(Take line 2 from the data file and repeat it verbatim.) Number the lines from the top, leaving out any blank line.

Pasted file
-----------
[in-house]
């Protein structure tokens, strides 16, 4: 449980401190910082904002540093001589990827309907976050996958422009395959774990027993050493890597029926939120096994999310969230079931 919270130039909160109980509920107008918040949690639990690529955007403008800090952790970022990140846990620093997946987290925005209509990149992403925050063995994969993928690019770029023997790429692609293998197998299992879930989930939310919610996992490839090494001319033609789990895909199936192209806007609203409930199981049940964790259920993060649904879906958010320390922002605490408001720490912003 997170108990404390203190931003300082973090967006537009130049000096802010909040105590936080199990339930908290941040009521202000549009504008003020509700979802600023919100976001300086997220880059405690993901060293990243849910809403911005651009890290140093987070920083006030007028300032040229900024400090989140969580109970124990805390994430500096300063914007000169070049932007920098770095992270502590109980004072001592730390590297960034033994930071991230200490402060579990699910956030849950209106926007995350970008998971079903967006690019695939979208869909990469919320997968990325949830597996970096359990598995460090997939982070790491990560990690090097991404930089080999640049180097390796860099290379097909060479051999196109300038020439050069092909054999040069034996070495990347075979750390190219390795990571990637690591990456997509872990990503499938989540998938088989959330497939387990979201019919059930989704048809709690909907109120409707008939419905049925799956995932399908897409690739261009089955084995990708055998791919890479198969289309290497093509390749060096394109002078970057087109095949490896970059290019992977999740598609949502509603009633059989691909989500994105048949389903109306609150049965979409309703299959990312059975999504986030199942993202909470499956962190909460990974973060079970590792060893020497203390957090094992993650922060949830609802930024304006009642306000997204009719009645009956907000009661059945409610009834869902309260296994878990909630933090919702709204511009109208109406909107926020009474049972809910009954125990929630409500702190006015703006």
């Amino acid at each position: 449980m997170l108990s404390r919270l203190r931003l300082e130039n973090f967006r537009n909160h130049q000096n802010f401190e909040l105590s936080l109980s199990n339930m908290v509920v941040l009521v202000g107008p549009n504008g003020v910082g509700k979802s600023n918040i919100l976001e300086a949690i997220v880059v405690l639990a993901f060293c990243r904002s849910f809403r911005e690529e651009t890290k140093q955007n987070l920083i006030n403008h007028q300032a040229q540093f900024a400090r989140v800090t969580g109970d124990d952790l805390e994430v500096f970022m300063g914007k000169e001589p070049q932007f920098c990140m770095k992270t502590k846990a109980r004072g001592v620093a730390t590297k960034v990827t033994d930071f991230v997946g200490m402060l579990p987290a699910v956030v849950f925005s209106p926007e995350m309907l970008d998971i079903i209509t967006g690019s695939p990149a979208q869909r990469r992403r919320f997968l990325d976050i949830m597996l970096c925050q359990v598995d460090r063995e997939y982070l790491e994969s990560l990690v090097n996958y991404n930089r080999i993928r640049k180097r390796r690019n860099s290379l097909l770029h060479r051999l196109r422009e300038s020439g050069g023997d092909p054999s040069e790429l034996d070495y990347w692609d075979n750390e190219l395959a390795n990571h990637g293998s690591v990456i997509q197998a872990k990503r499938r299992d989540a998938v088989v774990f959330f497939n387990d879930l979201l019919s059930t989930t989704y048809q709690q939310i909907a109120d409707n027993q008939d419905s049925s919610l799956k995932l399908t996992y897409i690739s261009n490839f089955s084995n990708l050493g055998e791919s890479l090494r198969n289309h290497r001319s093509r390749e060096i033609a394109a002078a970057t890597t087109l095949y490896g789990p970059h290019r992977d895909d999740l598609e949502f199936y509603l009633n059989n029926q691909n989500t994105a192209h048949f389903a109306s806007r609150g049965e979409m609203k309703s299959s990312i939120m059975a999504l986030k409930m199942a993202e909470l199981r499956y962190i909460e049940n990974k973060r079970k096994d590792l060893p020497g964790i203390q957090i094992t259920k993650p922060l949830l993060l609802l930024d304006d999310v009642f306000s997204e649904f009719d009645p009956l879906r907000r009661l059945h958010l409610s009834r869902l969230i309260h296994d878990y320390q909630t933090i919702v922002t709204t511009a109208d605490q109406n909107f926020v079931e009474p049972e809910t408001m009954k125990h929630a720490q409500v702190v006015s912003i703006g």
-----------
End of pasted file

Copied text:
């Protein structure tokens, strides 16, 4: 449980401190910082904002540093001589990827309907976050996958422009395959774990027993050493890597029926939120096994999310969230079931 919270130039909160109980509920107008918040949690639990690529955007403008800090952790970022990140846990620093997946987290925005209509990149992403925050063995994969993928690019770029023997790429692609293998197998299992879930989930939310919610996992490839090494001319033609789990895909199936192209806007609203409930199981049940964790259920993060649904879906958010320390922002605490408001720490912003 997170108990404390203190931003300082973090967006537009130049000096802010909040105590936080199990339930908290941040009521202000549009504008003020509700979802600023919100976001300086997220880059405690993901060293990243849910809403911005651009890290140093987070920083006030007028300032040229900024400090989140969580109970124990805390994430500096300063914007000169070049932007920098770095992270502590109980004072001592730390590297960034033994930071991230200490402060579990699910956030849950209106926007995350970008998971079903967006690019695939979208869909990469919320997968990325949830597996970096359990598995460090997939982070790491990560990690090097991404930089080999640049180097390796860099290379097909060479051999196109300038020439050069092909054999040069034996070495990347075979750390190219390795990571990637690591990456997509872990990503499938989540998938088989959330497939387990979201019919059930989704048809709690909907109120409707008939419905049925799956995932399908897409690739261009089955084995990708055998791919890479198969289309290497093509390749060096394109002078970057087109095949490896970059290019992977999740598609949502509603009633059989691909989500994105048949389903109306609150049965979409309703299959990312059975999504986030199942993202909470499956962190909460990974973060079970590792060893020497203390957090094992993650922060949830609802930024304006009642306000997204009719009645009956907000009661059945409610009834869902309260296994878990909630933090919702709204511009109208109406909107926020009474049972809910009954125990929630409500702190006015703006």